When I mention “nuclear” to anyone the first thought that comes to mind is nuclear weapons. This however is the wrong state of mind. Environmentalist have convinced the public that anything involving nuclear fission is terrible including nuclear power. The problem is environmentalist propaganda, but environmentalist have trapped themselves in a corner with all their talk of “poisonous energy.” A big issue on everyone’s mind today is global warming. Although not everyone recognizes global warming as a fact it’s still an issue that is in hot debate. Environmentalist are looking for cleaner and safer options for electricity that have lower CO2 emissions. The problem is they already ruled out nuclear power because in the 1960’s they convinced the public that nuclear power was going to be the downfall of man. In Europe small towns were looking for new sources of electricity, so in 1969 a nuclear reactor was built, and now it provides over 3%(Logos) of electricity(Murray) to the United Kingdom.
Unfortunately when another plant was proposed in Wyhl, Germany protesters seized control of the building location before construction could even begin. Funding for the reactor diminished and the project was canceled. This was in 1975, and ever since then German protesters have delayed and in most cases completely stopped the construction of new plants throughout Europe. The worst part about this group is that it’s not actually growing. The protesters are simply listening for plans of new reactors and head to the build site before construction can begin. This leaves the people of the surrounding cities helpless. The destruction of plans for new reactors leave our generation scrambling for other sources of electricity.
We need more electricity for a growing population, it’s fact, but with nuclear fission out of the picture we are left with a very limited number of options. Safety issues come up often when discussing nuclear power. People worry not only for themselves and family but also the area surrounding a reactor. Of course when the topic of safety in reactors is brought up the disaster in Chernobyl (April 26, 1986) is also mentioned. There are two very large things people don’t understand about what happened at the Chernobyl reactor. First of all it is a widely known fact by scientist (but not by the public) that the accident at Chernobyl was unique to the Sovietstyle RBMK ( reaktor bolshoy moshchnosti kanalniy — highpower channel reactor). When reactors of this type gets too hot the rate of nuclear fission increases. This is the exact opposite of what happens in a Western reactors.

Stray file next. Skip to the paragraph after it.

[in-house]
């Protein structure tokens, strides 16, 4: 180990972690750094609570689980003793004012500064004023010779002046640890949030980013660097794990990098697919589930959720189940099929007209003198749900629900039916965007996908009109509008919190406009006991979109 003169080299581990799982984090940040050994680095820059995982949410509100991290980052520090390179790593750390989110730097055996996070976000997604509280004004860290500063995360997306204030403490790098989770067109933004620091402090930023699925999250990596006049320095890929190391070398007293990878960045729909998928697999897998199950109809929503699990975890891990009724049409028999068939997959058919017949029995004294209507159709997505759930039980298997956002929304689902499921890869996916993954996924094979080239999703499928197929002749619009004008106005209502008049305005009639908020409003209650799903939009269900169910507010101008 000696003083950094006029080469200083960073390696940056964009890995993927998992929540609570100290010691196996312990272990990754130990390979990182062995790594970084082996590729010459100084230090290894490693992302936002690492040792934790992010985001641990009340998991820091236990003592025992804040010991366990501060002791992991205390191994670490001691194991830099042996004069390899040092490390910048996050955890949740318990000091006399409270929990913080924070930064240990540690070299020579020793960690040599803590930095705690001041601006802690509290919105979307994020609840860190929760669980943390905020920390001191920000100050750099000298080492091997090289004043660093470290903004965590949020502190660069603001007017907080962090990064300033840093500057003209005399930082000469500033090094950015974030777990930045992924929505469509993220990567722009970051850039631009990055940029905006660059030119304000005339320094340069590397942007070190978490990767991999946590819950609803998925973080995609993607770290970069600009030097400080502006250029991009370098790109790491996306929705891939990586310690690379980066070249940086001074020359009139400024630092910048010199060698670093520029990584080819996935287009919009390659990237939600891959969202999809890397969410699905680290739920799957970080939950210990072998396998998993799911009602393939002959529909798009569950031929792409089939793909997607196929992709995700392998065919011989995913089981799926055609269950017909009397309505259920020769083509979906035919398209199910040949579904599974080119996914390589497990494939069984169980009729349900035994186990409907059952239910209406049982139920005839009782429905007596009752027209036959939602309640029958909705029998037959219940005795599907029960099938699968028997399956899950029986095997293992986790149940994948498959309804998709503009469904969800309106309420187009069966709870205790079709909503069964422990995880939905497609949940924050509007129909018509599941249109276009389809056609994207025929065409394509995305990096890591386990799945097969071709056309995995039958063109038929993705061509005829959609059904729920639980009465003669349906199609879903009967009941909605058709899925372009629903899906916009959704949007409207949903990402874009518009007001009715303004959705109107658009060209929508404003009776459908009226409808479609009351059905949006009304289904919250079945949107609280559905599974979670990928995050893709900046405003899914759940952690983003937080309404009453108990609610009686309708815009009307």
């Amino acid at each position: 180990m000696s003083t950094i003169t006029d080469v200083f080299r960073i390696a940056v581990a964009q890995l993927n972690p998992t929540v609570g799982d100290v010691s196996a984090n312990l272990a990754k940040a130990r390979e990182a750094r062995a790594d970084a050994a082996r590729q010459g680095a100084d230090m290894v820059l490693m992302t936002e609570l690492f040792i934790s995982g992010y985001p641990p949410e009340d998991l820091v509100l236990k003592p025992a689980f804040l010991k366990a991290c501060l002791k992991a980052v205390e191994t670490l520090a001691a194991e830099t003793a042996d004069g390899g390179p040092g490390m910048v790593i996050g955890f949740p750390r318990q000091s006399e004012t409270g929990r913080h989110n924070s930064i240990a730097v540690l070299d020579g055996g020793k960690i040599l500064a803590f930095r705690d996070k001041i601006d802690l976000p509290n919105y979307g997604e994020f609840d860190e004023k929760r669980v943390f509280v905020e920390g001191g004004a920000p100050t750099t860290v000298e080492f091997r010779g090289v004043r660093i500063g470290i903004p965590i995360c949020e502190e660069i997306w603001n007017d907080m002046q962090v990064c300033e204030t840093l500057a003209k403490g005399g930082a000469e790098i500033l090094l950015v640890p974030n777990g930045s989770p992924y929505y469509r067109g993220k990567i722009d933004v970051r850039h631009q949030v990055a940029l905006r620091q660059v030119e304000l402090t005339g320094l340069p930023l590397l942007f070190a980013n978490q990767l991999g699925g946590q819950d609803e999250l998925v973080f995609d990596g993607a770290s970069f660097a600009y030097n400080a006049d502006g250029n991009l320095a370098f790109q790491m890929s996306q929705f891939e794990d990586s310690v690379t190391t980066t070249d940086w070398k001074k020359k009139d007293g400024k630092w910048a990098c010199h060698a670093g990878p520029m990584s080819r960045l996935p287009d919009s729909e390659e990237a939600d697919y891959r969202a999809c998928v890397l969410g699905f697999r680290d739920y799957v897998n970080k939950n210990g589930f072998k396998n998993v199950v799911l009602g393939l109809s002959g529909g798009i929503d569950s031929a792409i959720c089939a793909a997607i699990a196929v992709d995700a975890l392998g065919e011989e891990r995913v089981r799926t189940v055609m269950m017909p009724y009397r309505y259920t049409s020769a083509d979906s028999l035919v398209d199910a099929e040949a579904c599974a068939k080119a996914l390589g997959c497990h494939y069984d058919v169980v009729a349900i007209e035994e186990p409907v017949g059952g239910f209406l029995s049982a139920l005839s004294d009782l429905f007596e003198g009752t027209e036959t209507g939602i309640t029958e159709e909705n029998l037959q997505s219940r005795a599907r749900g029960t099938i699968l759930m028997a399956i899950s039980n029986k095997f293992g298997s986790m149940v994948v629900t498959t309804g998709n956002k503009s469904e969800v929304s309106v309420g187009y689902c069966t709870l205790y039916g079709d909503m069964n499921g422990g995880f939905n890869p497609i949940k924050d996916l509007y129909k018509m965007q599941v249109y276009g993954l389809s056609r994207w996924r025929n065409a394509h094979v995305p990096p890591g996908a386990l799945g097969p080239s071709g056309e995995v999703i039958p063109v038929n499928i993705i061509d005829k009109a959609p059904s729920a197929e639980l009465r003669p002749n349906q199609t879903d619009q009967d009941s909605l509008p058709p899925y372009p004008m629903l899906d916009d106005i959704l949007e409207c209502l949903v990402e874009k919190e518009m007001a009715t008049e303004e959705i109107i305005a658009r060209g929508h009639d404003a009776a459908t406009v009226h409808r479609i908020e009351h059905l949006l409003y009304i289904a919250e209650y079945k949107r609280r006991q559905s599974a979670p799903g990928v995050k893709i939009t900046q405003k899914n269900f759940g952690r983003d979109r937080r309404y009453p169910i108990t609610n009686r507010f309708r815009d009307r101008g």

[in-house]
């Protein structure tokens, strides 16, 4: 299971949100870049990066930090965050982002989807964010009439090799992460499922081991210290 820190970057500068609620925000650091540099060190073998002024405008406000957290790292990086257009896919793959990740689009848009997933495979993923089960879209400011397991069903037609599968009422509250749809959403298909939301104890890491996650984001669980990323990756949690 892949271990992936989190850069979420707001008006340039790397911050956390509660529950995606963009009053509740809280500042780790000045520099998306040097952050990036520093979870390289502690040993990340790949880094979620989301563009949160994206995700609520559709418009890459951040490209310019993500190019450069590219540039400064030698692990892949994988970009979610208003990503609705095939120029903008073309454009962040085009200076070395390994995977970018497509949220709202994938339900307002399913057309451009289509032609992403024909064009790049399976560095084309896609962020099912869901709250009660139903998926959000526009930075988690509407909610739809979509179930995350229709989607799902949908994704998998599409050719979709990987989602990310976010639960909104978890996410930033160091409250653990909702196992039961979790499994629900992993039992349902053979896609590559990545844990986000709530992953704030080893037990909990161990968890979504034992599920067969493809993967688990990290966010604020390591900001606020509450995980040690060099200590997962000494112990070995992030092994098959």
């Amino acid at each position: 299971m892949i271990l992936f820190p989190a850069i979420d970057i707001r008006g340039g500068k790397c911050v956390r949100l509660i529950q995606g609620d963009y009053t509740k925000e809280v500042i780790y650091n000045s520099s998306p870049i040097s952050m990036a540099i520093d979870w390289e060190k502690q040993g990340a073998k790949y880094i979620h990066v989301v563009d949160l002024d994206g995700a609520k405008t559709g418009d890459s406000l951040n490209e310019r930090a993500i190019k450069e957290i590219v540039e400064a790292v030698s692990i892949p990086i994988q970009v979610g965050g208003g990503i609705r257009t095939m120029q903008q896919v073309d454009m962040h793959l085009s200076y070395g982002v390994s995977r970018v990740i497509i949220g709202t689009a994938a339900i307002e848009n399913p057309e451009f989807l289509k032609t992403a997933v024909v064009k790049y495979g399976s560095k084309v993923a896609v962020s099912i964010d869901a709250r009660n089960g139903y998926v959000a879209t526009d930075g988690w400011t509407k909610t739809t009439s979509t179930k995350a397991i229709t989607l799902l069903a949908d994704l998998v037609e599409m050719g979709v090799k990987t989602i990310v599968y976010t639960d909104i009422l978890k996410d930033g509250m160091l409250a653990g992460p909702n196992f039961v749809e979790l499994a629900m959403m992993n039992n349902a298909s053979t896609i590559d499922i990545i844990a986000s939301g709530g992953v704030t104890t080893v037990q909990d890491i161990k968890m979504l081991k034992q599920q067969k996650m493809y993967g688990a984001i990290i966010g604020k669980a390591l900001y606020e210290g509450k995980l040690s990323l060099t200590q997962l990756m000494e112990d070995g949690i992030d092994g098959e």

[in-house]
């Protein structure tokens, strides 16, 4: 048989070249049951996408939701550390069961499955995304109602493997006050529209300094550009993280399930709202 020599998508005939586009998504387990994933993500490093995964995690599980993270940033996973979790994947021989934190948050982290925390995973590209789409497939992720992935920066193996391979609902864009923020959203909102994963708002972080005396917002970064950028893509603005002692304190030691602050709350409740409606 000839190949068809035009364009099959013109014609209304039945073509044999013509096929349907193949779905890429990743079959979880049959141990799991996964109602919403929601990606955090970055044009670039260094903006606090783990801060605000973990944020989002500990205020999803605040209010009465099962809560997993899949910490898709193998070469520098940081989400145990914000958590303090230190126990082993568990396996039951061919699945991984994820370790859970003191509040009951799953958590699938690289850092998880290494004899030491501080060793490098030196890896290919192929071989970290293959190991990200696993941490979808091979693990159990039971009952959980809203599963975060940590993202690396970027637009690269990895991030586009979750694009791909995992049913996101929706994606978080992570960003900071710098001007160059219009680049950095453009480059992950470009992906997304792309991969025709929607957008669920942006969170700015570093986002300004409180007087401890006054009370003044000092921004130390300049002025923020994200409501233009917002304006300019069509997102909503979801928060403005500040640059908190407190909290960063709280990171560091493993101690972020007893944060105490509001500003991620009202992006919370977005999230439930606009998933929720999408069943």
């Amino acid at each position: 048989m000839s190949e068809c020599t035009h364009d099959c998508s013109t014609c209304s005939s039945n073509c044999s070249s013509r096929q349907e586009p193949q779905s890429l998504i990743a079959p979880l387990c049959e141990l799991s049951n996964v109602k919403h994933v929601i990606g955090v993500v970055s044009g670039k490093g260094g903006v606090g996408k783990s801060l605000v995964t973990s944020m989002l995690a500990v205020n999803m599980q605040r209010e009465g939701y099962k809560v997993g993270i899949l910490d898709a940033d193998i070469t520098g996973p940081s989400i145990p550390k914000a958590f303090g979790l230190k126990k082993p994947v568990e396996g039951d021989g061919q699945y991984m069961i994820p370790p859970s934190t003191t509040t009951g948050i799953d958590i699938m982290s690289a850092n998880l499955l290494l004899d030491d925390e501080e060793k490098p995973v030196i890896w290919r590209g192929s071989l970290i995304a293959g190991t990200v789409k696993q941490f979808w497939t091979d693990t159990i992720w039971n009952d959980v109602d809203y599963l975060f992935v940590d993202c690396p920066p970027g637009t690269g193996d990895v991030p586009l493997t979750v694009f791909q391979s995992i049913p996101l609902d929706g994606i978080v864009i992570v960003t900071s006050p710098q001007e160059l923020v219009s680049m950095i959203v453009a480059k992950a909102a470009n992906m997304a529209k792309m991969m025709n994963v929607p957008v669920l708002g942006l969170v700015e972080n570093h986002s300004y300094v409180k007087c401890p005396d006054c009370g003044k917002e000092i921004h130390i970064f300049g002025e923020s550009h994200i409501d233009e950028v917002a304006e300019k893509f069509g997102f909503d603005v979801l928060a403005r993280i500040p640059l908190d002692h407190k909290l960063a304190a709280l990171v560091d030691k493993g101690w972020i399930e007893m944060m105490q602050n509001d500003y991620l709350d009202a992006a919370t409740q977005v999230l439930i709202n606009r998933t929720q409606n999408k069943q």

There is also the fact that Chernobyl, the worst nuclear disaster in history, killed a mere 56 people and made 20 square miles unusable. It is also mentionable that the 20 square miles that was rendered useless by the Chernobyl disaster is now a very large tourist attraction(Solo East Travel). During the tour the group is even permitted to come within 300m of reactor #3, which was the sight of the meltdown(NonEssential Clause). After only 27 years, on the site where one of the worst meltdowns in human history occurred, the land is safe enough for tourist to visit. Granted it’s no family trip to Disney Land, but it still shows that when a nuclear meltdown does occur that the land is not rendered unusable until the end of time. Unfortunately the land is still not ready for farming uses, but in recent years there has been evidence that much of the wildlife is returning to the area(Ravilious).
There have been sightings of horses trotting through open fields, wild boar have taken up residence in the former village, bird nest have been found in thousands of locations throughout the “exclusive zone,” and even the sight of the explosion seems to be thriving with wildlife. It is true that the materials need for the operation of a nuclear reactor can be hazardous. In some cases the plutonium used can emit enough radiation to be considered dangerous, but if all the materials are handled properly then anyone working at the reactor shouldn’t ever be exposed to this radiation. Because of the public’s view on nuclear power there have been thousands of new regulations put in place to insure that workers and citizens living near reactors are in no danger of ever being exposed to radiation. There are even two directors for every regulation in a reactor(director and deputy director). A few examples of these regulations are(Nuclear Regulatory Commission)
Provides nuclear plant systemsrelated analysis to assess the appropriateness of changes to existing licenses including amendments, exceptions, extensions, and applications for new facilities or designs. This analysis focuses on plant safetyrelated and nonsafetyrelated systems (containment, ventilation and balance of plant), core physics, and core thermal hydraulics performance. Provides expertise for other related purposes such as specific safety issue resolution, special inspections, and event and incident response. Develops programs and guidelines to improve generic technical specifications and provides interpretations of technical specification requirements.